The San Francisco 49ers are turning to restrictive paperless tickets next season, a move that will make them the first NFL team to utilize the technology.
In an e-mail last week to prospective season ticket holders, the team said that fans can voluntarily opt into the new system or continue to receive traditional hard copy tickets.
But the team incentivized the move to paperless tickets by offering no-fee ticket transfers and no fees for the recipients to print their tickets at home, except if the transfer occurs on Ticketmaster’s proprietary TicketExchange. Ticketmaster is the provider of the paperless ticket technology.
“Paperless ticketing by Ticketmaster allows you to enter 49ers home games with just the swipe of your credit card,” the team wrote to fans. “The concept is very similar to an electronic plane ticket and is the future of sports ticketing. Paperless ticketing gives you a greater level of convenience, flexibility and security when managing your game tickets.”
Ticketmaster’s restrictive paperless ticketing system, which has been the subject of regulation in New York and proposed regulation in several other states, does not allow for the easy resale or transfer of tickets between fans.
In many cases, restrictive paperless tickets cannot be resold or transferred at all. Because the initial purchase is tied to a specific credit card, for someone to gain entry to the event they have to use that particular credit card — and sometimes also show separate identification.
Such paperless tickets cannot be resold on StubHub, TicketsNow, Razorgator or any number of other third-party secondary ticket marketplaces, Web sites or exchanges.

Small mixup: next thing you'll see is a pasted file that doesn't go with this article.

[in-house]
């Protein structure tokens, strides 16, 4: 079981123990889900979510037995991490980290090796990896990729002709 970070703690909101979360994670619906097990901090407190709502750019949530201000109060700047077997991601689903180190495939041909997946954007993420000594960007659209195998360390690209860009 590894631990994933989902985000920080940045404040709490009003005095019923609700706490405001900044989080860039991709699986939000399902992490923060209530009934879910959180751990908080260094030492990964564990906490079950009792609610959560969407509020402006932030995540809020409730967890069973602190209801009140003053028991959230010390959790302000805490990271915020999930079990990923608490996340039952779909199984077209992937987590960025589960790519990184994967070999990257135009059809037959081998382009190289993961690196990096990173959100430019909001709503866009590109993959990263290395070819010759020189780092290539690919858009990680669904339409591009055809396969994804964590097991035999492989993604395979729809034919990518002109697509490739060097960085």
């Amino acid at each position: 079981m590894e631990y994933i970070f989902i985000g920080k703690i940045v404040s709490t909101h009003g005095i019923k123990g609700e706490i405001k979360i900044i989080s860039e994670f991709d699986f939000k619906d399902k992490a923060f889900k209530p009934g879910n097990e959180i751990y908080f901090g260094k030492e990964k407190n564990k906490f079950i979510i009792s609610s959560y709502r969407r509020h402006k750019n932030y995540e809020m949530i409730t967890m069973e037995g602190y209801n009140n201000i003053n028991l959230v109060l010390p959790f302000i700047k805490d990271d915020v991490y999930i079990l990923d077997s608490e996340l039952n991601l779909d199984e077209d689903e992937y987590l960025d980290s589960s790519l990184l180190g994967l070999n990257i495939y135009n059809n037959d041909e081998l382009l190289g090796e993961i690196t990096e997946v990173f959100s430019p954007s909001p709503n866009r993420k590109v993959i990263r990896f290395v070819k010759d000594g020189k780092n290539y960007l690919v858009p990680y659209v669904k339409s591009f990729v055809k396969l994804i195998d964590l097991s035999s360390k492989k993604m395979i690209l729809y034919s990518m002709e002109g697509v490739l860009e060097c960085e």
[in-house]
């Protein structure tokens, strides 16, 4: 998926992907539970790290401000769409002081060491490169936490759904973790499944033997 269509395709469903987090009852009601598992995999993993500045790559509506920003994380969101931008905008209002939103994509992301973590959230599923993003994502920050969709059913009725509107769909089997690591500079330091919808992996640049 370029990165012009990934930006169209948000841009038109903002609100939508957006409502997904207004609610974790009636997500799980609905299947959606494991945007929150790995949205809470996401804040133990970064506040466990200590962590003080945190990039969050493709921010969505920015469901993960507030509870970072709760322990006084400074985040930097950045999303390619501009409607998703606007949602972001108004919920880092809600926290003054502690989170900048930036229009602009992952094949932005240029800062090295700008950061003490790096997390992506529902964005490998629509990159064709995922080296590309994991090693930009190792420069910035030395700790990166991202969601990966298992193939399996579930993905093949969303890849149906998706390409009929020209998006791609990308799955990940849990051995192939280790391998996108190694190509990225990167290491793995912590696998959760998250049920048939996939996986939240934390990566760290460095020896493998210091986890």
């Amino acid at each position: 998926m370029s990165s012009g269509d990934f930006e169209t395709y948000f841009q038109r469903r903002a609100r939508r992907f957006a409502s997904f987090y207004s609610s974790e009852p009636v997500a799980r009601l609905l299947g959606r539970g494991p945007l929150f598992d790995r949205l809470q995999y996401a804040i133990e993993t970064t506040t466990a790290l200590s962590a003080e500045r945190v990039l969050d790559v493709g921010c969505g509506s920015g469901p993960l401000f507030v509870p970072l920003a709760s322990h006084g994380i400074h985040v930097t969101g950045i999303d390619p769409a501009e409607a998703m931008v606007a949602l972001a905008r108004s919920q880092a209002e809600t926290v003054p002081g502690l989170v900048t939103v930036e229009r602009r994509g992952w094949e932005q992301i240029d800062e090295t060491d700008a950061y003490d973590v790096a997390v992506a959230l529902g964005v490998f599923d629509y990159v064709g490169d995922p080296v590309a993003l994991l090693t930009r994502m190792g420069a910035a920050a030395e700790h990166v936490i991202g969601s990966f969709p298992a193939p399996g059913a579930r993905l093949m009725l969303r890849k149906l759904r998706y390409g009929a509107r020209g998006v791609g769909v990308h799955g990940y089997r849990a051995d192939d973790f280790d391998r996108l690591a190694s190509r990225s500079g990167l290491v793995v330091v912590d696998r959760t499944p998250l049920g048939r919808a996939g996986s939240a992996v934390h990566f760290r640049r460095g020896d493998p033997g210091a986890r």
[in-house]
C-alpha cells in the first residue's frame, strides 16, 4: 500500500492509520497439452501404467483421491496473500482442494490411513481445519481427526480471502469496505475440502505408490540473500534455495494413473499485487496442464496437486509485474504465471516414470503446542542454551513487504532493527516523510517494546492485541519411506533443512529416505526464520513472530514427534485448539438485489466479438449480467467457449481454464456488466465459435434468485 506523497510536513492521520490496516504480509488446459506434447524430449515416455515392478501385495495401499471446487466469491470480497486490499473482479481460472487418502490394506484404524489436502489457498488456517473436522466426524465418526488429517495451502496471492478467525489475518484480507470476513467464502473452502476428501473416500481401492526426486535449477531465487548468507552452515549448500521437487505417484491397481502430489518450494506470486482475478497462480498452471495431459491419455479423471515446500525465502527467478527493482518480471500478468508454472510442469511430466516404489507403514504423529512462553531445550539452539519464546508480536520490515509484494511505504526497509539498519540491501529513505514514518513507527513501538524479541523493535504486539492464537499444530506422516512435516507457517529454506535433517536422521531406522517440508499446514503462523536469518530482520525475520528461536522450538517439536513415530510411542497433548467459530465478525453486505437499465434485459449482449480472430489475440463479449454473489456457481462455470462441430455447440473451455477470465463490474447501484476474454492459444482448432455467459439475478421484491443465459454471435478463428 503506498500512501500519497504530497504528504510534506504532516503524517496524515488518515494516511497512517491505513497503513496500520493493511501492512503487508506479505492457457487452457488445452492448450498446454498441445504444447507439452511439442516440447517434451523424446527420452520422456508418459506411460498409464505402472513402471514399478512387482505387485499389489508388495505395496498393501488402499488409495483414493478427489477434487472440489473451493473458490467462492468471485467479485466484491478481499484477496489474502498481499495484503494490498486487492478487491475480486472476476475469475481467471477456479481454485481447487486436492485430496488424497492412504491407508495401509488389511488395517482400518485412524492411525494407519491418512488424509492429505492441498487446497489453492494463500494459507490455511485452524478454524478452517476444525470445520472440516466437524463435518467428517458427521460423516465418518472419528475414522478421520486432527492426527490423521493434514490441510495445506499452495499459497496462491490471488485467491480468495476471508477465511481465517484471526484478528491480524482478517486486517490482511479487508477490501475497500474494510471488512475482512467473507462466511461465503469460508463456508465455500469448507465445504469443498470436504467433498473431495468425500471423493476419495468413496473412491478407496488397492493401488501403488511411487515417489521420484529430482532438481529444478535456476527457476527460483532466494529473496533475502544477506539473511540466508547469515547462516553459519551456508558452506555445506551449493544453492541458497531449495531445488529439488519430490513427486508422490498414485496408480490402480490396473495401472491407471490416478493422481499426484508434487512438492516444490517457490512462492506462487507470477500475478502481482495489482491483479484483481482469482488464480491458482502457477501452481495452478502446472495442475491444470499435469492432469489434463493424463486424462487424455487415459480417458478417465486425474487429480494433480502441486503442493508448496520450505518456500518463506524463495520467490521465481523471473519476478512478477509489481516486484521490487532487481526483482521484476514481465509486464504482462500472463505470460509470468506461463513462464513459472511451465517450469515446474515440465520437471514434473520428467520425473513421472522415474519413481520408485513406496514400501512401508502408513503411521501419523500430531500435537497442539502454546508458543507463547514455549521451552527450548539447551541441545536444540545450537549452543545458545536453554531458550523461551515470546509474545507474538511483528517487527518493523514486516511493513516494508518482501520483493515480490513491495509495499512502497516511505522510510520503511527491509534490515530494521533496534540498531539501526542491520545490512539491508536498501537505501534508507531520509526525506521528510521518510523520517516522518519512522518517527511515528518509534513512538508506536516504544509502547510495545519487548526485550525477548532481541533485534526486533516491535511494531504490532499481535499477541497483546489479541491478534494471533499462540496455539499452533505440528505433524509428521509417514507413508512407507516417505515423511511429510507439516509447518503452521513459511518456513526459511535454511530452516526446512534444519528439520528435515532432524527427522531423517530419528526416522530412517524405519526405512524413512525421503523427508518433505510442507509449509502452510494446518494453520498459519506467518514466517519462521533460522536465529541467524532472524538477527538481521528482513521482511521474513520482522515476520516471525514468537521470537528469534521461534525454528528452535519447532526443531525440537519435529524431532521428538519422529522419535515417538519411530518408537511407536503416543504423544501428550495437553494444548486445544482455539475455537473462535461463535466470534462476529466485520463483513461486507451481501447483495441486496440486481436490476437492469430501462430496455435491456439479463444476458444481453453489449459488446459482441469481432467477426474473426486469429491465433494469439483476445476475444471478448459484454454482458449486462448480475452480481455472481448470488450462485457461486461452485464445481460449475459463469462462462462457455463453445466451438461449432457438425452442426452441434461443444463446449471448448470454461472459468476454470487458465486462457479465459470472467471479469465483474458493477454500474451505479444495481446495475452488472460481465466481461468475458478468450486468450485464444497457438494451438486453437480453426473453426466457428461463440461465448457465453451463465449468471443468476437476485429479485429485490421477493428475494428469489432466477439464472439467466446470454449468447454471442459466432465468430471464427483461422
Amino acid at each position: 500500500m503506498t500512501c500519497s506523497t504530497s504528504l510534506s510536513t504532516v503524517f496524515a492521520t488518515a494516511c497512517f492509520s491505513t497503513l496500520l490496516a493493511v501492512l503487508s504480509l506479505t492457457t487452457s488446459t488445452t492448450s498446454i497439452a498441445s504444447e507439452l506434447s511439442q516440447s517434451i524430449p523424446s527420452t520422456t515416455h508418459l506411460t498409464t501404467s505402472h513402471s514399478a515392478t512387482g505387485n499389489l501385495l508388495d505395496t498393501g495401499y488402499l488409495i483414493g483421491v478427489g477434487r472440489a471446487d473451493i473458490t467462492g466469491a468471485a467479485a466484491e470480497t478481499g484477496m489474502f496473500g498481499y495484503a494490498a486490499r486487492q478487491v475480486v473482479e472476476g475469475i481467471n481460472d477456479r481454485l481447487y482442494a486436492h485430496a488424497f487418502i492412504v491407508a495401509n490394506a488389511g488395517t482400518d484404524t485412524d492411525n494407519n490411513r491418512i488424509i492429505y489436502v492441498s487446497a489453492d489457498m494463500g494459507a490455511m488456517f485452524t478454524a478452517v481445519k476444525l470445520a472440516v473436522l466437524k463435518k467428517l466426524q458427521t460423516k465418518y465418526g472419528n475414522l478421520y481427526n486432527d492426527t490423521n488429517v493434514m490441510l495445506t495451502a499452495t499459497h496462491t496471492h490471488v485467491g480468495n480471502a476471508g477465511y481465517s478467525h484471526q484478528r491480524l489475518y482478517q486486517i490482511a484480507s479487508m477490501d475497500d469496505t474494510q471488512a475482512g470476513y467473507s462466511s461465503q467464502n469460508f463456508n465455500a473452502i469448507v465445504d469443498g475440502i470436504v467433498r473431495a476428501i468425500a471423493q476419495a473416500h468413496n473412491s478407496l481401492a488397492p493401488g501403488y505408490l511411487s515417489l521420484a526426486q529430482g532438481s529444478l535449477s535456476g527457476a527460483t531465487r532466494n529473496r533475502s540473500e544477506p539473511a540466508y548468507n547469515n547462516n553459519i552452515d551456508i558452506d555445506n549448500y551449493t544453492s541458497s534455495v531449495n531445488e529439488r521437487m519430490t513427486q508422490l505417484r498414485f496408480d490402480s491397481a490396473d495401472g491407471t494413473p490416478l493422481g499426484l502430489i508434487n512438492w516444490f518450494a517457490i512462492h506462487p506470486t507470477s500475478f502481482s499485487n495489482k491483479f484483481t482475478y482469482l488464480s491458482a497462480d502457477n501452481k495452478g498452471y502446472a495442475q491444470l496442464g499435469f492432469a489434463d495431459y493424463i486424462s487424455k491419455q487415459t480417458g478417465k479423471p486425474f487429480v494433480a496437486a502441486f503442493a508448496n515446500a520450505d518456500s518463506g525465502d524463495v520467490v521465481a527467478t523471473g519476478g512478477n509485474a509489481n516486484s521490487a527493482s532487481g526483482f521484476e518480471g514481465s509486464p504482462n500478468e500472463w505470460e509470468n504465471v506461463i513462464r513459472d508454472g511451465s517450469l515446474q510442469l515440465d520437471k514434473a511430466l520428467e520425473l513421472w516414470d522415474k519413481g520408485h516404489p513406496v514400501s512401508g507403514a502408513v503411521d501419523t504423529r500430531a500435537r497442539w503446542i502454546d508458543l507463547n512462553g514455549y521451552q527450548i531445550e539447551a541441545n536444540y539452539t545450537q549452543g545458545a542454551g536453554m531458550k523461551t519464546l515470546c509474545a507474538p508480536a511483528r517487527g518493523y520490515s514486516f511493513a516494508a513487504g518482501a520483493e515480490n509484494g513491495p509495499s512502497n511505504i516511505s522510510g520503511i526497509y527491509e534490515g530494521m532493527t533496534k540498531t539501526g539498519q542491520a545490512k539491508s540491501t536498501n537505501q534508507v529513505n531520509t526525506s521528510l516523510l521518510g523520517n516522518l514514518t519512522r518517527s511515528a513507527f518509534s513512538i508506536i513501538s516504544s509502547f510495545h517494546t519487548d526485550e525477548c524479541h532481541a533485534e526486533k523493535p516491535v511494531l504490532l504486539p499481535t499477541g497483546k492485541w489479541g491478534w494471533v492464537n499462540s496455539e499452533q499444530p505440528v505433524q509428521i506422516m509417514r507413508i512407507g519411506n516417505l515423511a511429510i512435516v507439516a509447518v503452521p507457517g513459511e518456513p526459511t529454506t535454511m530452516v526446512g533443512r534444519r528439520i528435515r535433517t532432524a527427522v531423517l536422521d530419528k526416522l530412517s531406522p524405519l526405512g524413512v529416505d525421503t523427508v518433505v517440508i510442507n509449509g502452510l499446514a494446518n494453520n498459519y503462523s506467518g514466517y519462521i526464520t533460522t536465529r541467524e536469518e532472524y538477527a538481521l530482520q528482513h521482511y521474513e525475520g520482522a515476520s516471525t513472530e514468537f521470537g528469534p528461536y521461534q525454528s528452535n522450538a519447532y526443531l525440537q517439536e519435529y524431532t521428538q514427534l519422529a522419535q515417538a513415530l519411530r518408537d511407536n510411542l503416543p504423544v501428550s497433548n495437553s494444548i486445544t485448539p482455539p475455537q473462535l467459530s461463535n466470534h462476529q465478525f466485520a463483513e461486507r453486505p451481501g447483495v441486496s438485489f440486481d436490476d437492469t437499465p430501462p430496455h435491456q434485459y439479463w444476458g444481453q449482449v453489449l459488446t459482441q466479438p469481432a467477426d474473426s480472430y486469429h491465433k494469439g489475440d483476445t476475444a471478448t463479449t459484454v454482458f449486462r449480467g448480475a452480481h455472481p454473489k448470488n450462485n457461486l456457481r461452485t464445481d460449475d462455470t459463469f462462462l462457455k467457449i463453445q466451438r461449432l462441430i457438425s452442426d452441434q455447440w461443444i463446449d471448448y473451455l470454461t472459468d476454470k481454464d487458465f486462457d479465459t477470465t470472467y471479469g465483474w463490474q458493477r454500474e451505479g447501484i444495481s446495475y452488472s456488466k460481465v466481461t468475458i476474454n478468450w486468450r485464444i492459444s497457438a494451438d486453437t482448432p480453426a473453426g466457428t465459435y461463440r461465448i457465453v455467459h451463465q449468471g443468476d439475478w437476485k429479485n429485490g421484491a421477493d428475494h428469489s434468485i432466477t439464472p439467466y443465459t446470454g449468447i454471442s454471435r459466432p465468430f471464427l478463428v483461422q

The 49ers appear to be offering some sort of ticket transfer mechanism, but only if the intended recipient either turns over their own credit card information, or they use Ticketmaster’s proprietary TicketExchange Web site, which typically places caps or price floors on resale.
Caps place an upper limit on what a fan could charge to resell their ticket, while a price floor places a low end limit — usually face value — meaning a fan could not unload their ticket for an amount below that price. Often times, price floors are used to protect season ticket holders, but they can also lead to fans being stuck with tickets that they have to charge a certain amount for.
Bargain-hunting fans routinely find tickets on the secondary market for less than face value, and season ticket holders are often willing to take something for their resold tickets instead of being stuck with them.
A spokesperson for the team did not respond to a request seeking comment. Ticketmaster’s parent company Live Nation, realizing that opposition to restrictive paperless tickets has been mounting, has even tried to coin a new phrase to re-brand the technology, called “Fan Protected Paperless Ticketing.”
“With paperless ticketing, the credit card you carry in your wallet everyday will now be what you scan for entry through the Candlestick Park gates,” the 49ers wrote. “That’s right, just bring your wallet to the game and scan your card to enter. You can even register separate credit cards for each ticket on the account — ideal if you’re sharing season tickets with friends or family members.”
Among the benefits their paperless ticketing system offers includes, “No more lost or stolen paper tickets,” and “The power to transfer tickets easily to anyone with access to the Internet, anytime or anywhere, even at the last minute.” In addition, the team said the system allows fans to manage their season ticket inventory “quickly and easily,” through the team’s Web site.
But don’t be fooled by the team’s claims, says the Fan Freedom Project (FFP), an advocacy group that opposes restrictive paperless tickets. In a statement, Jon Potter, president of the FFP, said the only people who benefit from restrictive paperless tickets are Ticketmaster and the 49ers.
“They want you to believe that paperless tickets are better for fans. The truth is that the only people who benefit are Ticketmaster and the 49ers. With paperless ticketing, fans have no control over what we can do with our own tickets. Instead, Ticketmaster dictates who we can give our tickets to, and how much that transfer will cost,” Potter said. “This is nothing more than an effort by Ticketmaster and the 49ers to restrict your choices and extend their hands even deeper into your pockets.”